ONOFF: another failed redesign
This article is co-authored with Robert Nyman.
The large Swedish consumer electronics chain ONOFF recently launched a new website (www.onoff.se) with a brand new design and rewritten code. Normally we believe it’s up to every privately owned company to decide how accessible they want to make their website. It’s their call to decide how many potential customers they want to reach and how they want to treat their visitors.
With that in mind it was very interesting to see the full-page ads that ONOFF recently ran in national newspapers. In the ads they talk about their new website and tout just how accessible it supposedly is.
Loosely translated from Swedish:
The updated design is also mostly adapted accessibility-wise for customers with disabilities, e.g. visual or hearing impairments.
When taking a closer look at the new website, excited to learn that a major company has released a new, accessible website, you start wondering if you’re looking at the same website they’re talking about. A quick glance immediately reveals some major coding issues:
- The code is very lacking in semantics. There is only one heading per page and no list elements are used, which is odd considering that the site contains many lists.
- Links using the
<a href="#" onclick="return goURL('/online/se/inet.nsf/vProdList/TVTV0-15tumvendor1?opendocument',this)" title="0-15 tum" class="tlink">0-15 tum</a>. ONOFF clearly has no interest whatsoever in search engines indexing their site.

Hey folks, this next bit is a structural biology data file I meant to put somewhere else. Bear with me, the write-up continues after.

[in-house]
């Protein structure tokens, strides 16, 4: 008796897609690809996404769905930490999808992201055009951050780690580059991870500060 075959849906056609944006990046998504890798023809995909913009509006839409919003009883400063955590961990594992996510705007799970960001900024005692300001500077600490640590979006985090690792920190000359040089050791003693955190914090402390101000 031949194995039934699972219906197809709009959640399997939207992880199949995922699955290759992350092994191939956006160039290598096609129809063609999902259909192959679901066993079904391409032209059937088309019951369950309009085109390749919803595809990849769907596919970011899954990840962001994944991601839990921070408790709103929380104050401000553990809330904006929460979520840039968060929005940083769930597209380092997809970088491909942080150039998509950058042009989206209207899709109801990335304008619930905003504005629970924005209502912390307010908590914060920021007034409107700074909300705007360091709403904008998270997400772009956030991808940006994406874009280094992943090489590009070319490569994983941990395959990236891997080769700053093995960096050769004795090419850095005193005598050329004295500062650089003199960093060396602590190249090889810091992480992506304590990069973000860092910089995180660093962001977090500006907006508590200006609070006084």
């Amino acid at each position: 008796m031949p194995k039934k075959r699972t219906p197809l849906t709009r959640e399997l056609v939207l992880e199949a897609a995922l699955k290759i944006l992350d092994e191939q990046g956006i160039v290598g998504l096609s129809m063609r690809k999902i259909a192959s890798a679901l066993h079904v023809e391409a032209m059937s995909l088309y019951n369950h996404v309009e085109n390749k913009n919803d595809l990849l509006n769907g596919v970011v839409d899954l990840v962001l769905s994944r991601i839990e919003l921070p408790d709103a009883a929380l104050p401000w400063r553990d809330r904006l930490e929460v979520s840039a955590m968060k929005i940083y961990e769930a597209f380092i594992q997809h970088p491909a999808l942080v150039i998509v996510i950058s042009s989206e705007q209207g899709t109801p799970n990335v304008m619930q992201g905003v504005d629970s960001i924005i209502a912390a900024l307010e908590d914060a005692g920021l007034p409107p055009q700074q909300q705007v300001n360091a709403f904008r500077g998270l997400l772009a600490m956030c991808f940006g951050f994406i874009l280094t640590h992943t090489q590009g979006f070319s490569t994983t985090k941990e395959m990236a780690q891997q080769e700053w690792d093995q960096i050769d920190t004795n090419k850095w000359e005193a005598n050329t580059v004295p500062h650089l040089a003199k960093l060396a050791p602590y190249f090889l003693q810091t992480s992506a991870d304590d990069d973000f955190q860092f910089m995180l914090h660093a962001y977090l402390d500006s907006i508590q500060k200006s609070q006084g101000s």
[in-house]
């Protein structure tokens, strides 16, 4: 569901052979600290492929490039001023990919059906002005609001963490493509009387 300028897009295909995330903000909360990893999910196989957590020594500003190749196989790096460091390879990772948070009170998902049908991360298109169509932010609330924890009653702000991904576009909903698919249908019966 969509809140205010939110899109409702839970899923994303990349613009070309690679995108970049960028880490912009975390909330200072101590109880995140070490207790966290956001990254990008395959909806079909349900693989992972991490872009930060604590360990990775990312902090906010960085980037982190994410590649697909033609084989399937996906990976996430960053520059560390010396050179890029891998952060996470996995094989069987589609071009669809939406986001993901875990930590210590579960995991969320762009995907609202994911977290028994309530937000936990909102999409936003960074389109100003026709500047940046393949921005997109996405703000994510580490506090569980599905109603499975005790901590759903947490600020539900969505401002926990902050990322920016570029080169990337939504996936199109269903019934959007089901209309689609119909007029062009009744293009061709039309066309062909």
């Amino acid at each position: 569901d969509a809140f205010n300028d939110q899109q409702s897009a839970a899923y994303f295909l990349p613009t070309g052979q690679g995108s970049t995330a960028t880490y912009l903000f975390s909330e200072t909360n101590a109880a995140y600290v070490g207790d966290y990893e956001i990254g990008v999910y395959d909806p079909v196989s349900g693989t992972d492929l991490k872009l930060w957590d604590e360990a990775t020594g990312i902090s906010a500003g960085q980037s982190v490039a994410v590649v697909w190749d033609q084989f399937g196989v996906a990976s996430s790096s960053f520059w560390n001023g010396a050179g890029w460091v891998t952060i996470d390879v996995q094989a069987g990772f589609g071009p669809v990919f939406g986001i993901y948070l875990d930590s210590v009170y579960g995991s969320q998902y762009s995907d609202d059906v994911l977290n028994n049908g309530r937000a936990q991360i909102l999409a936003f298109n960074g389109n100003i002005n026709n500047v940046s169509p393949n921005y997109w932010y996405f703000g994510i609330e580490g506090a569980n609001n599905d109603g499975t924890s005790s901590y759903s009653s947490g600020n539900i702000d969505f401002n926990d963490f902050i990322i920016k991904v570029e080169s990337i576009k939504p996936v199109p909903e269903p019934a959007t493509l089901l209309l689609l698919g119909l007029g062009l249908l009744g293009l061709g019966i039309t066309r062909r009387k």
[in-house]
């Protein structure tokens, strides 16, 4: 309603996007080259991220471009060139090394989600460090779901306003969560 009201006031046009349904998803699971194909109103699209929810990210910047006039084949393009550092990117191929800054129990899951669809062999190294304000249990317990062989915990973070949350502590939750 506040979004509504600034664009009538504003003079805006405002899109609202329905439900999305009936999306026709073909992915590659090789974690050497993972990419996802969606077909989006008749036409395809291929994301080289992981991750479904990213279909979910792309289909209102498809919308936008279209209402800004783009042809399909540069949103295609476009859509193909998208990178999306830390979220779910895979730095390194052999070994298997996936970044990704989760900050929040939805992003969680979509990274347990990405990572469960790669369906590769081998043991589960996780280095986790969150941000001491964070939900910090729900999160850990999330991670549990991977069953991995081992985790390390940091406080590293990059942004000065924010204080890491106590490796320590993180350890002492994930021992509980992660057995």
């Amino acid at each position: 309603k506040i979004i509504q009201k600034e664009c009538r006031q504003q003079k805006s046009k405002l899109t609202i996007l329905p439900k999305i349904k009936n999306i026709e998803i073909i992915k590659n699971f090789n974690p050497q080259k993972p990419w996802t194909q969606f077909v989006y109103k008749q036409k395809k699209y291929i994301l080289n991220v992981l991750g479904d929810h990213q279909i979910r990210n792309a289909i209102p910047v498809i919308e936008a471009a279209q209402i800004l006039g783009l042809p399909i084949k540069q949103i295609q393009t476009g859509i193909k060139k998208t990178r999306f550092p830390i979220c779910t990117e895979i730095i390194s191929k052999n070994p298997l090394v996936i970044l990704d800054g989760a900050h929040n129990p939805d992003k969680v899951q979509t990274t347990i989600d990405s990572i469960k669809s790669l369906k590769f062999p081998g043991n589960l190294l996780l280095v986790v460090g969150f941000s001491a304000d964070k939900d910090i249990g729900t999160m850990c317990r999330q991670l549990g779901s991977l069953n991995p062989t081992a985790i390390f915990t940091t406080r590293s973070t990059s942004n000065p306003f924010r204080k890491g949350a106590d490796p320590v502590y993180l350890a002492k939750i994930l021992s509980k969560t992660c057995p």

- Keyboard and mobile phone users have to tab through no less than 341 links to get to the page content.
- The layout is table-based.
When it comes to good coding in general and separating content from presentation and interaction, www.onoff.se is nothing short of a complete disaster. The homepage HTML is 111 kilobytes, has 271 (!) inline
onclick event handlers, 79 links that use the
And all this makes us wonder: how hard can it be? It’s only HTML coding we’re talking about, not rocket science. But apparently HTML is much more difficult than the people who built this site realise. ONOFF’s accessibility claim has no merit. If we talk about the term accessibility in a broader sense, it’s just pathetic that people can’t navigate to their website without adding a www prefix.
Conclusively: If you’re going to use full-page ads in national newspapers to claim that your new website is accessible, you’d better make sure it really is accessible.
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